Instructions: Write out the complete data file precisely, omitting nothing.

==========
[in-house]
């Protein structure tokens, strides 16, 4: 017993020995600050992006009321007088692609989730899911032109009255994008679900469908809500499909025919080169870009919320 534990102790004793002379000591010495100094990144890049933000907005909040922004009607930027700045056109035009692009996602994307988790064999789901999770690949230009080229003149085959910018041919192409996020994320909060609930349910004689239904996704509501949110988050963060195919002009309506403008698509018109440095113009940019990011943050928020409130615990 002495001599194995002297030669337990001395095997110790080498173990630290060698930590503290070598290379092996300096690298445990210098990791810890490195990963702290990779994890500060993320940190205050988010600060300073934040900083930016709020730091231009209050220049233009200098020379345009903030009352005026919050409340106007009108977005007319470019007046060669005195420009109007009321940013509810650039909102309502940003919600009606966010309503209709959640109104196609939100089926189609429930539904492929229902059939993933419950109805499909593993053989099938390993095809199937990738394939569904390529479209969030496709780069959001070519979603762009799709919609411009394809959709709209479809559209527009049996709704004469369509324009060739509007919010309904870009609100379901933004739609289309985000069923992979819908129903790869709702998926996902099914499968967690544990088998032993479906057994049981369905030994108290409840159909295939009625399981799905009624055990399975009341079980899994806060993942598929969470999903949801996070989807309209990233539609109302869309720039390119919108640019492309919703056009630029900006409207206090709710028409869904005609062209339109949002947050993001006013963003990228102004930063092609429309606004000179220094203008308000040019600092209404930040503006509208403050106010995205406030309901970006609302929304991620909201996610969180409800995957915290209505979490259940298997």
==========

[in-house]
């Protein structure tokens, strides 16, 4: 017993020995600050992006009321007088692609989730899911032109009255994008679900469908809500499909025919080169870009919320 534990102790004793002379000591010495100094990144890049933000907005909040922004009607930027700045056109035009692009996602994307988790064999789901999770690949230009080229003149085959910018041919192409996020994320909060609930349910004689239904996704509501949110988050963060195919002009309506403008698509018109440095113009940019990011943050928020409130615990 002495001599194995002297030669337990001395095997110790080498173990630290060698930590503290070598290379092996300096690298445990210098990791810890490195990963702290990779994890500060993320940190205050988010600060300073934040900083930016709020730091231009209050220049233009200098020379345009903030009352005026919050409340106007009108977005007319470019007046060669005195420009109007009321940013509810650039909102309502940003919600009606966010309503209709959640109104196609939100089926189609429930539904492929229902059939993933419950109805499909593993053989099938390993095809199937990738394939569904390529479209969030496709780069959001070519979603762009799709919609411009394809959709709209479809559209527009049996709704004469369509324009060739509007919010309904870009609100379901933004739609289309985000069923992979819908129903790869709702998926996902099914499968967690544990088998032993479906057994049981369905030994108290409840159909295939009625399981799905009624055990399975009341079980899994806060993942598929969470999903949801996070989807309209990233539609109302869309720039390119919108640019492309919703056009630029900006409207206090709710028409869904005609062209339109949002947050993001006013963003990228102004930063092609429309606004000179220094203008308000040019600092209404930040503006509208403050106010995205406030309901970006609302929304991620909201996610969180409800995957915290209505979490259940298997």